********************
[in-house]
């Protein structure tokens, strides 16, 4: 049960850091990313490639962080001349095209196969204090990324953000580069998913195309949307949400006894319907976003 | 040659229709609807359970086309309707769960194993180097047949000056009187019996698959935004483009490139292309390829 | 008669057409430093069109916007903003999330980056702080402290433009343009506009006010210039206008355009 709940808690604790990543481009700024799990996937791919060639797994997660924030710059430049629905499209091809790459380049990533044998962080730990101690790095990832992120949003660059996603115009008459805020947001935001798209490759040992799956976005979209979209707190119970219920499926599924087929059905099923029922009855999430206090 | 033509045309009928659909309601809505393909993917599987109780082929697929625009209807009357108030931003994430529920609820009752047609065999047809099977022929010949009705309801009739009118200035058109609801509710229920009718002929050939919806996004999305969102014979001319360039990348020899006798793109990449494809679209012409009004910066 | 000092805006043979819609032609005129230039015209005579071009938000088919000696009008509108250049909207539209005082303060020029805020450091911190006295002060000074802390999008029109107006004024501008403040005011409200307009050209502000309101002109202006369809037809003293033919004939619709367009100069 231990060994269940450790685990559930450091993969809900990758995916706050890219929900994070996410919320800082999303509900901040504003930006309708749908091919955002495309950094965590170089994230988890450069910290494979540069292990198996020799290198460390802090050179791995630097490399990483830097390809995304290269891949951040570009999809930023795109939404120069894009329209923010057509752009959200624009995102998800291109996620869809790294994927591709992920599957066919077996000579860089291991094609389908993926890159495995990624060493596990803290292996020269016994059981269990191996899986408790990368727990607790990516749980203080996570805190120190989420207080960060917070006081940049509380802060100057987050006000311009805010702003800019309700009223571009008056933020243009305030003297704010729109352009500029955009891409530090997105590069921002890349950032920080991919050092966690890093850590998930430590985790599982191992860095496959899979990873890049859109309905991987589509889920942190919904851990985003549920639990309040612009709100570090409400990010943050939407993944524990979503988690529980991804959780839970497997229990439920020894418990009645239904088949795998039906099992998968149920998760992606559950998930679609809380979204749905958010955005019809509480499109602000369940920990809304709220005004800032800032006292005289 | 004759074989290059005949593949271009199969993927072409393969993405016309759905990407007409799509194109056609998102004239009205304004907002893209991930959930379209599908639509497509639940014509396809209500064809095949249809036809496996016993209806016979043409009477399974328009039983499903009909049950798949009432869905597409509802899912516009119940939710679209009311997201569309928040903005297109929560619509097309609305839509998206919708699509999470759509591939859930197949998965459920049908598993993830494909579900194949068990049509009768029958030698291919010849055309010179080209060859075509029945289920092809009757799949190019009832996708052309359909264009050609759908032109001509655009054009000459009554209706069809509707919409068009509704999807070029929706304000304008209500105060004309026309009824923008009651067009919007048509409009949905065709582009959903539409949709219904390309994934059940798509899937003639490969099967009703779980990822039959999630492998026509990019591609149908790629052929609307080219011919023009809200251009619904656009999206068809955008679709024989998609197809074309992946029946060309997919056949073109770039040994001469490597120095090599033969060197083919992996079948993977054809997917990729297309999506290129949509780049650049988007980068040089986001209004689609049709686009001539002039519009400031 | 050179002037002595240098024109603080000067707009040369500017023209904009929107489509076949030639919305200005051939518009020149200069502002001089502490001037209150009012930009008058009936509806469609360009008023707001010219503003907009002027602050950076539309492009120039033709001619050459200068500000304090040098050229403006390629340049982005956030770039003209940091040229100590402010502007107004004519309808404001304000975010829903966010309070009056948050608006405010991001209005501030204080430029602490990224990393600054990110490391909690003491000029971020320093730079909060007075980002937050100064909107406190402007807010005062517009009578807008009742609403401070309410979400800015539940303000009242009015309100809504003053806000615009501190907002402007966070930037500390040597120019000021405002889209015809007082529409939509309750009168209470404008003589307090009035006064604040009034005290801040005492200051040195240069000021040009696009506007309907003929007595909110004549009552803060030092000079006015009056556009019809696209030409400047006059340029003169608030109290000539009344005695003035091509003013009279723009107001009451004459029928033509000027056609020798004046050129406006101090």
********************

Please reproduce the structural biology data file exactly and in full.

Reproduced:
[in-house]
């Protein structure tokens, strides 16, 4: 049960850091990313490639962080001349095209196969204090990324953000580069998913195309949307949400006894319907976003 | 040659229709609807359970086309309707769960194993180097047949000056009187019996698959935004483009490139292309390829 | 008669057409430093069109916007903003999330980056702080402290433009343009506009006010210039206008355009 709940808690604790990543481009700024799990996937791919060639797994997660924030710059430049629905499209091809790459380049990533044998962080730990101690790095990832992120949003660059996603115009008459805020947001935001798209490759040992799956976005979209979209707190119970219920499926599924087929059905099923029922009855999430206090 | 033509045309009928659909309601809505393909993917599987109780082929697929625009209807009357108030931003994430529920609820009752047609065999047809099977022929010949009705309801009739009118200035058109609801509710229920009718002929050939919806996004999305969102014979001319360039990348020899006798793109990449494809679209012409009004910066 | 000092805006043979819609032609005129230039015209005579071009938000088919000696009008509108250049909207539209005082303060020029805020450091911190006295002060000074802390999008029109107006004024501008403040005011409200307009050209502000309101002109202006369809037809003293033919004939619709367009100069 231990060994269940450790685990559930450091993969809900990758995916706050890219929900994070996410919320800082999303509900901040504003930006309708749908091919955002495309950094965590170089994230988890450069910290494979540069292990198996020799290198460390802090050179791995630097490399990483830097390809995304290269891949951040570009999809930023795109939404120069894009329209923010057509752009959200624009995102998800291109996620869809790294994927591709992920599957066919077996000579860089291991094609389908993926890159495995990624060493596990803290292996020269016994059981269990191996899986408790990368727990607790990516749980203080996570805190120190989420207080960060917070006081940049509380802060100057987050006000311009805010702003800019309700009223571009008056933020243009305030003297704010729109352009500029955009891409530090997105590069921002890349950032920080991919050092966690890093850590998930430590985790599982191992860095496959899979990873890049859109309905991987589509889920942190919904851990985003549920639990309040612009709100570090409400990010943050939407993944524990979503988690529980991804959780839970497997229990439920020894418990009645239904088949795998039906099992998968149920998760992606559950998930679609809380979204749905958010955005019809509480499109602000369940920990809304709220005004800032800032006292005289 | 004759074989290059005949593949271009199969993927072409393969993405016309759905990407007409799509194109056609998102004239009205304004907002893209991930959930379209599908639509497509639940014509396809209500064809095949249809036809496996016993209806016979043409009477399974328009039983499903009909049950798949009432869905597409509802899912516009119940939710679209009311997201569309928040903005297109929560619509097309609305839509998206919708699509999470759509591939859930197949998965459920049908598993993830494909579900194949068990049509009768029958030698291919010849055309010179080209060859075509029945289920092809009757799949190019009832996708052309359909264009050609759908032109001509655009054009000459009554209706069809509707919409068009509704999807070029929706304000304008209500105060004309026309009824923008009651067009919007048509409009949905065709582009959903539409949709219904390309994934059940798509899937003639490969099967009703779980990822039959999630492998026509990019591609149908790629052929609307080219011919023009809200251009619904656009999206068809955008679709024989998609197809074309992946029946060309997919056949073109770039040994001469490597120095090599033969060197083919992996079948993977054809997917990729297309999506290129949509780049650049988007980068040089986001209004689609049709686009001539002039519009400031 | 050179002037002595240098024109603080000067707009040369500017023209904009929107489509076949030639919305200005051939518009020149200069502002001089502490001037209150009012930009008058009936509806469609360009008023707001010219503003907009002027602050950076539309492009120039033709001619050459200068500000304090040098050229403006390629340049982005956030770039003209940091040229100590402010502007107004004519309808404001304000975010829903966010309070009056948050608006405010991001209005501030204080430029602490990224990393600054990110490391909690003491000029971020320093730079909060007075980002937050100064909107406190402007807010005062517009009578807008009742609403401070309410979400800015539940303000009242009015309100809504003053806000615009501190907002402007966070930037500390040597120019000021405002889209015809007082529409939509309750009168209470404008003589307090009035006064604040009034005290801040005492200051040195240069000021040009696009506007309907003929007595909110004549009552803060030092000079006015009056556009019809696209030409400047006059340029003169608030109290000539009344005695003035091509003013009279723009107001009451004459029928033509000027056609020798004046050129406006101090």